We are the biggest in Europe and we want to keep growing. Yes, the competition is increasing, but our size has many advantages and we will continue to capitalize on them.
So you will continue to expand the wet lease business?
Wet lease will become more important in the future. Outsourcing is now quite normal in many industries to manage capacity. Aviation is one of the last to rely little on this means. That‘s about to change.
How big will your wet lease fleet be in five years?
For reasons of competition, I don‘t want to give too specific details. But we will certainly grow by a high double-digit amount.
Your wet lease airlines rely almost exclusively on Airbus jets. However, you recently added four Boeing 737 Max 8s to Smart Lynx. For what reason?
The Boeing 737 Max is a very attractive aircraft. It‘s bigger and has more range. This enables us to do new business. When we got the four aircraft, the prices were also very attractive. We seized this opportunity. At the same time, we are currently expanding at Klasjet. Previously, the airline was purely a charter airline, but now it is also entering the wet lease market. By the summer, it will have eight Boeing 737-800s in its fleet, and by the end of 2023 there will be 15 Boeing 737-800s. Certain customers want Boeing jets and we are reacting to this with this rapid expansion.
And are Airbus A320 Neos and A321 Neos on the agenda?
We will certainly switch to Airbus A320 Neo and A321 Neo at some point.
Are you also thinking about regional jets?
I wouldn‘t rule that out, but there are no concrete plans. We don‘t want to serve niche markets. In addition, it is much more difficult to relocate the smaller planes to other continents if you need them elsewhere. So this is currently not an issue.
Could a fourth be added to Avia Solutions Group‘s current three wet- lease airlines?
We are currently expanding Klasjet. If there was a need for another airline, we would look into it.
You have recently started to expand into the long-haul business with Smart Lynx. Do you see more potential there than your current six Airbus A330?
(smiles) We don‘t start anything to stay small. We still see great potential, because there are aircraft on very attractive terms in this market too. We don‘t know yet whether it will be a large long-haul fleet or just a medium-sized one with ten aircraft. But what we are definitely looking at are Airbus A330 conversion freighters. Running passenger and cargo versions of one model at the same time opens up a lot of synergies. And thanks to our contacts and our broker Chapman Freeborn, we can also use the aircraft to capacity. We will therefore certainly add more Airbus A330s to the fleet.
Wet lease airlines are often criticized for allegedly offering poorly paid jobs and little social security for their employees. What is your response to this criticism?
We know what‘s going on in the market and therefore cannot understand the criticism. We pay wages that are comparable to those of other airlines. We wouldn‘t be able to fly at all if we didn‘t offer marketable wages. Above all, we would then not be able to find any pilots, where there is a shortage. Of course, we expect more flexibility from our employees than a network or low-cost airline, especially when it comes to location. It‘s not fixed like other airlines. Some like it, others don‘t like it. It‘s almost a kind of lifestyle.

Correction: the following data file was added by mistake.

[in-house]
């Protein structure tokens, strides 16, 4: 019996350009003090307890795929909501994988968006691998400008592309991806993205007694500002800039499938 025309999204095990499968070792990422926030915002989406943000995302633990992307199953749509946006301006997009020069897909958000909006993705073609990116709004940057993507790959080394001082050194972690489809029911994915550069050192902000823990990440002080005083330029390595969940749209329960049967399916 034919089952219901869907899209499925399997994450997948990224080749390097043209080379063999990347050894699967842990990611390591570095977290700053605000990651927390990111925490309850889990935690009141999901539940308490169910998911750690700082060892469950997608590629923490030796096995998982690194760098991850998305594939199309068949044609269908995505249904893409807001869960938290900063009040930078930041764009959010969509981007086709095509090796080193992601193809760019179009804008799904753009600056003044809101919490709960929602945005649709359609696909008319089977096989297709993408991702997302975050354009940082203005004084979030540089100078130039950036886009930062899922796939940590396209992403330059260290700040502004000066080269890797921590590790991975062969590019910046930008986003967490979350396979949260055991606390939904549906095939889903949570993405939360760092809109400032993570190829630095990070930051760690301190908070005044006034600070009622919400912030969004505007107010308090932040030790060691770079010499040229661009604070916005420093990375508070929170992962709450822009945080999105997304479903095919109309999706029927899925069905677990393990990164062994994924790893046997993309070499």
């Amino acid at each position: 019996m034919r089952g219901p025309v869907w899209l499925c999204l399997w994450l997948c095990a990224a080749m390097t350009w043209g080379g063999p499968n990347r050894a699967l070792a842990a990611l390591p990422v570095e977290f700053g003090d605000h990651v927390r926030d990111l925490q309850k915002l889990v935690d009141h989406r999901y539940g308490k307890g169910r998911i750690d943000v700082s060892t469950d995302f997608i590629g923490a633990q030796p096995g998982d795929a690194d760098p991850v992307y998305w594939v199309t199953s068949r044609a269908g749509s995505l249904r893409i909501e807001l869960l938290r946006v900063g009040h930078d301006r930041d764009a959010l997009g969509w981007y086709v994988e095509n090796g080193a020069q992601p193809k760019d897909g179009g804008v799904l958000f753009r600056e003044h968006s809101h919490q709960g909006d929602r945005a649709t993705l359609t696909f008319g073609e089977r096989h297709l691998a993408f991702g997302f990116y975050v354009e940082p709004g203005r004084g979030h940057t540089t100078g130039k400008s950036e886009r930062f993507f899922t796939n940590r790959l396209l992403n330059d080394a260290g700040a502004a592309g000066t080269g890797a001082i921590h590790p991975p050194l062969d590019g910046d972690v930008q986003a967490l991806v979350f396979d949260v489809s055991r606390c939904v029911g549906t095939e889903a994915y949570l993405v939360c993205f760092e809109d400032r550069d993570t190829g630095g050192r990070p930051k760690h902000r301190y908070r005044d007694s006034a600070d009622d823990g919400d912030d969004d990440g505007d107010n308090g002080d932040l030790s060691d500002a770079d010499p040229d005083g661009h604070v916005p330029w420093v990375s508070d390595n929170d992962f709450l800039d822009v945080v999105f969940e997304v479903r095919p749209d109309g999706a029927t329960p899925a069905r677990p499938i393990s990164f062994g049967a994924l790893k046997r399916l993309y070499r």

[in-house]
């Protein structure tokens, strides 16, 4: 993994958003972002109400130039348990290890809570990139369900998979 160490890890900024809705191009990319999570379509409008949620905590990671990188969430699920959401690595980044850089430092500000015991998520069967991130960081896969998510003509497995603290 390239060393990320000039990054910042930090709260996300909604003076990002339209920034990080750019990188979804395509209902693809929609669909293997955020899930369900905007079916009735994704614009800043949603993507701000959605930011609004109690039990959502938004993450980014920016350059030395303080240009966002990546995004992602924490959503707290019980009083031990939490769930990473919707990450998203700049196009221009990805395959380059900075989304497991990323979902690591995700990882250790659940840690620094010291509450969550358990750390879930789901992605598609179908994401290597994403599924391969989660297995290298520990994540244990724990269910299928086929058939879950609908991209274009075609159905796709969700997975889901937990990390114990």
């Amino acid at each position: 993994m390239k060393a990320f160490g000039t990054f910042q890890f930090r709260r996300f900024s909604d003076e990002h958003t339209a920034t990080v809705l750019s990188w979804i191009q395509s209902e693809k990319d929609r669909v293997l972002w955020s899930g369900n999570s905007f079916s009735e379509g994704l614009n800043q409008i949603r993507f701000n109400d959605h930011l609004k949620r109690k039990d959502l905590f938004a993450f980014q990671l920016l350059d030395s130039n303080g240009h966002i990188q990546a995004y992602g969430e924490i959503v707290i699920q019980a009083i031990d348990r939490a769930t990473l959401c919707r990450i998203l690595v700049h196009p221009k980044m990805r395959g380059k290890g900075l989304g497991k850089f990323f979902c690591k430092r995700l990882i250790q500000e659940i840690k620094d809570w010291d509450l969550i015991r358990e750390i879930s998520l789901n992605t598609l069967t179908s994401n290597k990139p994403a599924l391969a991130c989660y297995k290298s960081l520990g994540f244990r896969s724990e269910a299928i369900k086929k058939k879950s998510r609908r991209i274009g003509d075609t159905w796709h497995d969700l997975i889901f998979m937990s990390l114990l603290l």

Your origin is a scheduled airline, Lithuanian Airlines or Fly Lal. Is there an option to return to a scheduled airline?
No. Airlines are our customers, we don‘t want to compete with them, we want to help them. Besides, it‘s quite simply a completely different business.
Klasjet is also a charter airline. During the 2020 European Football Championship, they flew many teams such as Germany, Czech Republic, Belgium and Poland. Why have you been so successful in attracting these teams?
We have a very attractive and unique product. At Klasjet we offer a Boeing 737 with 56 to 68 seats in business class. This offers customers a high level of convenience, and we can also offer clubs a high degree of privacy.
Did you lose a lot of sales due to the Ukraine war and the sanctions against Russia?
Even before the war began, Russia was not a major market for us, with the revenue share amounting to less than 3 percent. We had no plans for expansion there.
Avia Solutions is much more than a wet leasing. They are also active in maintenance, training, aircraft leasing or in the area of conferences and media. Don‘t you lose the overview?
But there is one parenthesis in everything: Aviation is our field of activity. The individual subsidiaries complement and support each other. The fact that we have a maintenance subsidiary in Asia also helps us to win wet lease customers in Asia, for example. But we give all group companies a lot of freedom. Most of your customers are external and not internal, which is important in order to remain agile. This requires extremely motivated management.
The group was founded in 2005 and has increased its turnover tenfold over the past ten years. Isn‘t it risky to grow so fast?
We have grown organically, but also through acquisitions. There we focused on companies that have great growth potential and that we can help to achieve it. We will and intend to continue to grow through acquisitions. But we always focus on areas that we know. We don‘t do something completely new and always limit the risk.